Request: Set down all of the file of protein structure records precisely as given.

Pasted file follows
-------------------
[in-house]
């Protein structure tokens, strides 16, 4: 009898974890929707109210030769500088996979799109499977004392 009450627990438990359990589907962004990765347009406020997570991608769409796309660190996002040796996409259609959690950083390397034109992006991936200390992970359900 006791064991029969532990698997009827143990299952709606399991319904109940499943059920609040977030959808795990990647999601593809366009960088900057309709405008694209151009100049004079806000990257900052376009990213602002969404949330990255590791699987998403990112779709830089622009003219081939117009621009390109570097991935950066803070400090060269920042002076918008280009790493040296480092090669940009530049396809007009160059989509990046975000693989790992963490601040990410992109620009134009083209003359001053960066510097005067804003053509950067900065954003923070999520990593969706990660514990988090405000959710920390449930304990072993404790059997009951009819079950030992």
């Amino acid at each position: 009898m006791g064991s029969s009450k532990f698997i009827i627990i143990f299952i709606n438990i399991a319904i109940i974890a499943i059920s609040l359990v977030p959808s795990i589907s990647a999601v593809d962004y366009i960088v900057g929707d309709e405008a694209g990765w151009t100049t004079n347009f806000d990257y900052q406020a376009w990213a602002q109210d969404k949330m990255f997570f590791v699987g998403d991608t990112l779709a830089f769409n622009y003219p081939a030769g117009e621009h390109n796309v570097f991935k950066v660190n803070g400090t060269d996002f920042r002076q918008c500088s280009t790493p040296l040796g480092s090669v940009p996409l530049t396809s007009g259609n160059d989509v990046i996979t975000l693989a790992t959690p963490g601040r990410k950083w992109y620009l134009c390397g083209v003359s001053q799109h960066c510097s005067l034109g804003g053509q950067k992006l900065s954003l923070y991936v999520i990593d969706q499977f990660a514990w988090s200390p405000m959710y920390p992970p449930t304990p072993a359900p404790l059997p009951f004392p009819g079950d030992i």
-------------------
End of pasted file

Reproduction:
[in-house]
């Protein structure tokens, strides 16, 4: 009898974890929707109210030769500088996979799109499977004392 009450627990438990359990589907962004990765347009406020997570991608769409796309660190996002040796996409259609959690950083390397034109992006991936200390992970359900 006791064991029969532990698997009827143990299952709606399991319904109940499943059920609040977030959808795990990647999601593809366009960088900057309709405008694209151009100049004079806000990257900052376009990213602002969404949330990255590791699987998403990112779709830089622009003219081939117009621009390109570097991935950066803070400090060269920042002076918008280009790493040296480092090669940009530049396809007009160059989509990046975000693989790992963490601040990410992109620009134009083209003359001053960066510097005067804003053509950067900065954003923070999520990593969706990660514990988090405000959710920390449930304990072993404790059997009951009819079950030992």
């Amino acid at each position: 009898m006791g064991s029969s009450k532990f698997i009827i627990i143990f299952i709606n438990i399991a319904i109940i974890a499943i059920s609040l359990v977030p959808s795990i589907s990647a999601v593809d962004y366009i960088v900057g929707d309709e405008a694209g990765w151009t100049t004079n347009f806000d990257y900052q406020a376009w990213a602002q109210d969404k949330m990255f997570f590791v699987g998403d991608t990112l779709a830089f769409n622009y003219p081939a030769g117009e621009h390109n796309v570097f991935k950066v660190n803070g400090t060269d996002f920042r002076q918008c500088s280009t790493p040296l040796g480092s090669v940009p996409l530049t396809s007009g259609n160059d989509v990046i996979t975000l693989a790992t959690p963490g601040r990410k950083w992109y620009l134009c390397g083209v003359s001053q799109h960066c510097s005067l034109g804003g053509q950067k992006l900065s954003l923070y991936v999520i990593d969706q499977f990660a514990w988090s200390p405000m959710y920390p992970p449930t304990p072993a359900p404790l059997p009951f004392p009819g079950d030992i």